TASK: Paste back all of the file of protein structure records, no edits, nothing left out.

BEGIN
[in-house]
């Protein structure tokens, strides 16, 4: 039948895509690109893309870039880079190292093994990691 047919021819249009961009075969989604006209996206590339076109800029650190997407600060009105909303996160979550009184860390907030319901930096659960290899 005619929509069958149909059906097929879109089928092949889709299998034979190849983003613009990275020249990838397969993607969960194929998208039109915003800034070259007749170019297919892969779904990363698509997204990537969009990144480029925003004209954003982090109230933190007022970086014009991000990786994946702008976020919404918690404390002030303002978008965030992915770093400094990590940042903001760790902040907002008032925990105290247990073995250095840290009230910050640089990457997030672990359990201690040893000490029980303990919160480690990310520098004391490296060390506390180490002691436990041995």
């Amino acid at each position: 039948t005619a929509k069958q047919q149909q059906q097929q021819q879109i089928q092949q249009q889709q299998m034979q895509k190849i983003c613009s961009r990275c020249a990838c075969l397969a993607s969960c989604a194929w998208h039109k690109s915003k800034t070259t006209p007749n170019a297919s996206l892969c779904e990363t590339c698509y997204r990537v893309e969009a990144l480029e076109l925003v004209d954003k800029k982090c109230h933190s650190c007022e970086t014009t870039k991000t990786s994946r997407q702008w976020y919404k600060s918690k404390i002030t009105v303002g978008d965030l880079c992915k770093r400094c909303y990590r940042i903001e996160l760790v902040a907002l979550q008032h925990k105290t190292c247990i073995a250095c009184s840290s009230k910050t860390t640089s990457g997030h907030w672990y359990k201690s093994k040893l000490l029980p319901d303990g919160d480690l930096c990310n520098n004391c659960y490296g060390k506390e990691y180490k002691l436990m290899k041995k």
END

[in-house]
């Protein structure tokens, strides 16, 4: 039948895509690109893309870039880079190292093994990691 047919021819249009961009075969989604006209996206590339076109800029650190997407600060009105909303996160979550009184860390907030319901930096659960290899 005619929509069958149909059906097929879109089928092949889709299998034979190849983003613009990275020249990838397969993607969960194929998208039109915003800034070259007749170019297919892969779904990363698509997204990537969009990144480029925003004209954003982090109230933190007022970086014009991000990786994946702008976020919404918690404390002030303002978008965030992915770093400094990590940042903001760790902040907002008032925990105290247990073995250095840290009230910050640089990457997030672990359990201690040893000490029980303990919160480690990310520098004391490296060390506390180490002691436990041995």
């Amino acid at each position: 039948t005619a929509k069958q047919q149909q059906q097929q021819q879109i089928q092949q249009q889709q299998m034979q895509k190849i983003c613009s961009r990275c020249a990838c075969l397969a993607s969960c989604a194929w998208h039109k690109s915003k800034t070259t006209p007749n170019a297919s996206l892969c779904e990363t590339c698509y997204r990537v893309e969009a990144l480029e076109l925003v004209d954003k800029k982090c109230h933190s650190c007022e970086t014009t870039k991000t990786s994946r997407q702008w976020y919404k600060s918690k404390i002030t009105v303002g978008d965030l880079c992915k770093r400094c909303y990590r940042i903001e996160l760790v902040a907002l979550q008032h925990k105290t190292c247990i073995a250095c009184s840290s009230k910050t860390t640089s990457g997030h907030w672990y359990k201690s093994k040893l000490l029980p319901d303990g919160d480690l930096c990310n520098n004391c659960y490296g060390k506390e990691y180490k002691l436990m290899k041995k």